SCOTS are putting themselves at risk of crippling joint conditions by not exercising safely.
A survey has revealed one in three people who exercise regularly "never" warm up and more than half do not know how to cool down muscles and joints.
Health experts say jumping straight into an activity increases the chances of injury, which can potentially lead to long-term problems such as osteoarthritis – the most common form of joint disease.
The Active Age survey, by Arthritis Research UK, also found that 36% of people did no regular sporting activity. It interviewed 2583 adults and 1022 children across the UK.
Osteoarthritis is the most common form of joint disease.
An estimated 8.5million people in the UK are affected by OA, which results in the wearing away of cartilage and bone.
There is some evidence that some types of acute sports injury and prolonged, excessive wear and tear on joints are risk factors for the development of osteo-arthritis in some people.
Arthritis Research UK is funding a major UK investigation into the long-term implica-tions of sports injuries.
Amanda Lambert, 46, of Langbank, Renfrew-shire, was diagnosed with osteoarthritis two years ago, aged 44, after developing severe pain in her ankles.
Prior to her diagnosis, she took part in two half marathons, 10k runs, circuit training and gym classes on an almost daily basis but can no longer do high- impact exercise.
She said: "I had had some problems since childhood, but I didn't know anything about it. I started running about 10 years ago and it just got steadily worse.
"They said it was severe degeneration of the cartilage. Luckily, I'm still able to enjoy lower-impact exercise, which helps to manage my symptoms and reduces my need for strong painkillers.
"I would never say don't run but I do think you have to be careful and stretch properly. Listen to your body."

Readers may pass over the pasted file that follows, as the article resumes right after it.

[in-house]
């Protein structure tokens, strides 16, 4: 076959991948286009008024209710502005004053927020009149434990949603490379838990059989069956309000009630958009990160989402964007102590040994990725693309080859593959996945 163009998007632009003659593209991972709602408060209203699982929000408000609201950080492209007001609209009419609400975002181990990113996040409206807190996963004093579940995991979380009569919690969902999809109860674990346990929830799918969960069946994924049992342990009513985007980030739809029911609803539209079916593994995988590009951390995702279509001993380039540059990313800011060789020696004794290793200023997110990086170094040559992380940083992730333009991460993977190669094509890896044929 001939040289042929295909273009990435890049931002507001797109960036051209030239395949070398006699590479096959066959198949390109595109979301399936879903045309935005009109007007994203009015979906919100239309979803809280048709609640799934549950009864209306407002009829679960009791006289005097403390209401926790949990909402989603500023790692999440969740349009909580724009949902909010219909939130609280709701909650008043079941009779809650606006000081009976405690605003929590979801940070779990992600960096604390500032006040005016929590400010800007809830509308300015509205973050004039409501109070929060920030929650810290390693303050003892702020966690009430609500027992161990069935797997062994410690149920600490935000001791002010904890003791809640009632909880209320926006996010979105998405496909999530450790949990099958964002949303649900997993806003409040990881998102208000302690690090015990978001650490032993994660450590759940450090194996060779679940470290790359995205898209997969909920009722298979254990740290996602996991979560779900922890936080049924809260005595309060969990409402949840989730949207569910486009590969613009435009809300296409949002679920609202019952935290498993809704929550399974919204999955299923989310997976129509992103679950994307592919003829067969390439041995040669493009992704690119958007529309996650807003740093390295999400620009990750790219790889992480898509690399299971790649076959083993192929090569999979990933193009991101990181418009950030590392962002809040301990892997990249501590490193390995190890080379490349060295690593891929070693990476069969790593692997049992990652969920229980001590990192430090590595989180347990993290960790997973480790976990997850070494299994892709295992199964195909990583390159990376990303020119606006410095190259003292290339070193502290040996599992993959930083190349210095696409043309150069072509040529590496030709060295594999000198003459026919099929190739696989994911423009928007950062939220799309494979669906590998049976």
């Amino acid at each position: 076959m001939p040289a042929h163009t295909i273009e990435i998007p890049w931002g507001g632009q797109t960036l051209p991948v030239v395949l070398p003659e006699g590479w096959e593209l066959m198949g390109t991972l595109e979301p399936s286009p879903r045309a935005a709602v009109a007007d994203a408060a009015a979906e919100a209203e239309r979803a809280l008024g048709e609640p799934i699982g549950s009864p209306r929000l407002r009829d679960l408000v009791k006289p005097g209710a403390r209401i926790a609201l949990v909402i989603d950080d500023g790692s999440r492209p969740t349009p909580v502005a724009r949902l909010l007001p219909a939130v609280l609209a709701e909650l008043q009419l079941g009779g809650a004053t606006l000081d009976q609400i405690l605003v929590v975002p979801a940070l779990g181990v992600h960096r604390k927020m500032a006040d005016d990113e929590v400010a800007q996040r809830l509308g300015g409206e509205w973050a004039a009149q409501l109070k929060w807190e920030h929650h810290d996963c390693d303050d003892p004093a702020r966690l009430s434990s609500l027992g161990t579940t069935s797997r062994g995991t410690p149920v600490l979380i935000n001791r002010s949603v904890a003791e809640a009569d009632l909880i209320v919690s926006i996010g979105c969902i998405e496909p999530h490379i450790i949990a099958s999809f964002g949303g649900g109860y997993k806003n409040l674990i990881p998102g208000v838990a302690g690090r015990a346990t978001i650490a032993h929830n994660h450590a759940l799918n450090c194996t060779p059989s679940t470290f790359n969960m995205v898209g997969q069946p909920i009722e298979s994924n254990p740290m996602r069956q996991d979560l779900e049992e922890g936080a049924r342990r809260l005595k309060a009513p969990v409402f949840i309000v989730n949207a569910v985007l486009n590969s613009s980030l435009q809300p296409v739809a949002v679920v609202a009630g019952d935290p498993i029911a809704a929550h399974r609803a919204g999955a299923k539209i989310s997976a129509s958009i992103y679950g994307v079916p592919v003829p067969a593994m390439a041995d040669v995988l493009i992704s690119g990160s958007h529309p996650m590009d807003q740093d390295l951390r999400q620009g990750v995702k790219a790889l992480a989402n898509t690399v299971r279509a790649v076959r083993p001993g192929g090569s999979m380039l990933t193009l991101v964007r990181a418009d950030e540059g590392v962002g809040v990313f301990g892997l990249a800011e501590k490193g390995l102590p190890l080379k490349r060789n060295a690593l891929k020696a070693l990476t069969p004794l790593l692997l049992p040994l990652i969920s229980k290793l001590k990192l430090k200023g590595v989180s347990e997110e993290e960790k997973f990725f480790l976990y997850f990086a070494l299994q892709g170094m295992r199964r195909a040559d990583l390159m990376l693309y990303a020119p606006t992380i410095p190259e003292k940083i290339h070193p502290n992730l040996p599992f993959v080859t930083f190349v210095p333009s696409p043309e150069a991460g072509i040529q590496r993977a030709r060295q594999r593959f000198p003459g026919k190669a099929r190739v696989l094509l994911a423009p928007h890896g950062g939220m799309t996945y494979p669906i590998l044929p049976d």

Evening Times columnist and NHS 24 medical director Prof-essor George Crooks, OBE, said: "Professional athletes over the years have recognised the importance of warming up before any form of exercise and they know that it is equally important to warm down afterwards.
"Our bodies, including the muscles and joints, are finely tuned machines and, just as we'd expect a car to be damaged by going from a cold engine to flat out immediately, our bodies are the same.
"We need to warm up and cool down properly from exercise to ensure that we see long-term improvements to fitness and don't cause long-term damage."
:: Osteoarthritis usually develops in people aged over 50 and is more common in women than in men.
:: Symptoms include pain, stiffness and a grating or grinding sensation when the joint is moved.
:: Younger people can also be affected by osteoarthritis, often as a result of an injury or another joint condition.
:: It mostly occurs in the knees, hips and small joints of the hands and base of the big toe. However, almost any joint can be affected.
:: There is no cure for osteoarthritis, but the symptoms can be eased with a number of different treatments.